Trump’s Labor Department Resists Obama-Era Employment Rules


President Donald Trump’s Labor Secretary Alexander Acosta withdrew Obama-era informal guidance for independent contractors and joint employment, the Department of Labor (DOL) announced Wednesday.

Under former President Barack Obama, the DOL issued informal guidance on how it would determine if an employer misclassified its employee as an “independent contractor.” The guidance, issued in July 2015, narrowed down what type of worker constituted an independent contractor.

The classification of a paid worker is important for tax purposes, unemployment insurance and eligibility for overtime pay. In an effort to combat perceived economic inequality, the Obama administration issued the narrowed-down definition in an effort to reclassify millions of low wage workers from independent contractors to employees.

Obama’s guidance offered an “economic realities test” that, in essence, reclassified work that was traditionally considered independent contracting as work performed by an employee for an employer. The six-part test on classifying workers as employees or independent contractors examined the following factors:

  1. The extent to which the work performed is an integral part of the employer’s business.
  2. The worker’s opportunity for profit or loss depending on his or managerial skill.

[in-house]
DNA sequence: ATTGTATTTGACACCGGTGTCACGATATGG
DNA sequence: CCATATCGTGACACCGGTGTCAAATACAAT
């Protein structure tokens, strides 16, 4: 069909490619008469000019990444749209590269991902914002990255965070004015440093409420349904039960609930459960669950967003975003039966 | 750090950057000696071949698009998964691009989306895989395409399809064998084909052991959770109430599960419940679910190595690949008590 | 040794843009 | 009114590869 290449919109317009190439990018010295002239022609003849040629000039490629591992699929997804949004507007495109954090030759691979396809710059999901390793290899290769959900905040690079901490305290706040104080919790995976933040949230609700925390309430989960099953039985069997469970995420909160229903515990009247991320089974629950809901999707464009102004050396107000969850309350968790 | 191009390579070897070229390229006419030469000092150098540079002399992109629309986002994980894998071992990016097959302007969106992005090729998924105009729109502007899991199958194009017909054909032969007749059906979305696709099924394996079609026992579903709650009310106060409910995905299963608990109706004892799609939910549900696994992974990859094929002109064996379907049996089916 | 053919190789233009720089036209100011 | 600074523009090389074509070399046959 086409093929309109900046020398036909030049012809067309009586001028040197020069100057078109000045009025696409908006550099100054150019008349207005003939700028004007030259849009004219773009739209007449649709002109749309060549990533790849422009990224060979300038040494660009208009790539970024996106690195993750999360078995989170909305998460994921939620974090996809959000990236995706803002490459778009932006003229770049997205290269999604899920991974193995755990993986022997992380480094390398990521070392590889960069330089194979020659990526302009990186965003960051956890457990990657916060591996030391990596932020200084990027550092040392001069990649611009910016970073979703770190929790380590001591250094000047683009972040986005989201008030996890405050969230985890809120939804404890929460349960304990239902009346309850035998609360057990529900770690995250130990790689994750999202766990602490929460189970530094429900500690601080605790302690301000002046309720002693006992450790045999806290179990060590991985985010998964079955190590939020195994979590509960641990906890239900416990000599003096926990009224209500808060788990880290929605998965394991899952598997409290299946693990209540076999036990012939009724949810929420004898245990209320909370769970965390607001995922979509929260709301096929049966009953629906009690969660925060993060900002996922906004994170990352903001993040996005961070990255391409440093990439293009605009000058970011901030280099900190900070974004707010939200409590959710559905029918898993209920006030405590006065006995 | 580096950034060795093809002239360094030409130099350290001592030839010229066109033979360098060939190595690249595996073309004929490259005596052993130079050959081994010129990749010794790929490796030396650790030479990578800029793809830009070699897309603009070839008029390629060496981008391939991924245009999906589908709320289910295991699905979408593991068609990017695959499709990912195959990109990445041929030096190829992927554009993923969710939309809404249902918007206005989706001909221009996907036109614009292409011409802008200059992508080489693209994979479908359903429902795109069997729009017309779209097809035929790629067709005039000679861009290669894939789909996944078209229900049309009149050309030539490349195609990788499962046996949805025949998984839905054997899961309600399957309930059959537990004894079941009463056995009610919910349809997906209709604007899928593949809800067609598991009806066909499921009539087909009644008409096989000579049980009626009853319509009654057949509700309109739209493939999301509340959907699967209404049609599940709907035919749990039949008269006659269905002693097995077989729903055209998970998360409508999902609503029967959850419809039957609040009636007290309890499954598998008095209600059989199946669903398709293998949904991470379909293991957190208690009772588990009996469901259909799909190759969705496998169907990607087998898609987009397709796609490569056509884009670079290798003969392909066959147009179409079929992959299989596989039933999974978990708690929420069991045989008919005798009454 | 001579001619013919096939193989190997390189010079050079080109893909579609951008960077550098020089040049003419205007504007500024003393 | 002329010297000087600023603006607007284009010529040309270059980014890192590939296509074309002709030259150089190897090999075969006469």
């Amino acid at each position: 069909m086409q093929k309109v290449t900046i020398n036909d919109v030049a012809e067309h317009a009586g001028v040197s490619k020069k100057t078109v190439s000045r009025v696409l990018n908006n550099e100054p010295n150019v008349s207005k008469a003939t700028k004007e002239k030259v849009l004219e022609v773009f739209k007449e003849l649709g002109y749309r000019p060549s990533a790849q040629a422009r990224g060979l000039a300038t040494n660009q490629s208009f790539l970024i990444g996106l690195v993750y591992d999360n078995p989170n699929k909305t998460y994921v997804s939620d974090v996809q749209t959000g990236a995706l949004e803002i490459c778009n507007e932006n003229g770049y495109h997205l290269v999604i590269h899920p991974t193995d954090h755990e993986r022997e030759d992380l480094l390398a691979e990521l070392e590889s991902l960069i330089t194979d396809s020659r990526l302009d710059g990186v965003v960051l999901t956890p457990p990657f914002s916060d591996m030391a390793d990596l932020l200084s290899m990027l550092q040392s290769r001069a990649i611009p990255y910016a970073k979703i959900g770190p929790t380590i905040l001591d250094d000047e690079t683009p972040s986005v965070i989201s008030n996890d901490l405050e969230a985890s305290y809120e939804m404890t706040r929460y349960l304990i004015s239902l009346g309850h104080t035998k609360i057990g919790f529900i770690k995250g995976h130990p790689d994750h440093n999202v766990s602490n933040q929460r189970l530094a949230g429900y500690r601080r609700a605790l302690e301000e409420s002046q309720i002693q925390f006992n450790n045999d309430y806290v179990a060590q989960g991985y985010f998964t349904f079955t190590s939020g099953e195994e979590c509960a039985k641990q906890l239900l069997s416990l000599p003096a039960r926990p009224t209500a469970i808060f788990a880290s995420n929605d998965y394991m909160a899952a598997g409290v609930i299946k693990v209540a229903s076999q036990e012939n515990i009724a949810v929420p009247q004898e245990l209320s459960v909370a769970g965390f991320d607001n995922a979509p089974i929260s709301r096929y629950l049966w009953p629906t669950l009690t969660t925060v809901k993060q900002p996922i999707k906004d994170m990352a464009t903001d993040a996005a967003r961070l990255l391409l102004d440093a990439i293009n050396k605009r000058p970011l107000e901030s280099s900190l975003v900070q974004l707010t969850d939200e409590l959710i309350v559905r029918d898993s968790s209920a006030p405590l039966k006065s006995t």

3. The extent of the relative investments of the employer and the worker.
  4. Whether the work performed requires special skills and initiative.
  5. The permanency of the relationship.
  6. The degree of control exercised or retained by the employer.
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Obama’s DOL also issued administrative guidance in that outlined its interpretation of joint employment under the Fair Labor Standards Act.

A joint employer is a scenario where two separate businesses share legal responsibilities over the same employee.

Until 2015, The National Labor Relations Board (NLRB) used a “direct and immediate” control standard for determining joint employer status. If two separate businesses had actual authority over terms and conditions of employment and day-to-day supervision, they would be classified as a joint employer.

In 2015, the NLRB replaced its “direct and immediate” control standard for a broader standard based on “indirect” control in its Browning-Ferris decision. The shift was the first time in decades that the NLRB considered indirect control as the main factor in determining whether a joint employment relationship exists.

The guidance offered a new analytical framework for evaluating joint employment that many in the business community said would increase litigation against employers.

The business community hailed Acosta’s decision to remove these two Obama-era guidance documents as a victory.

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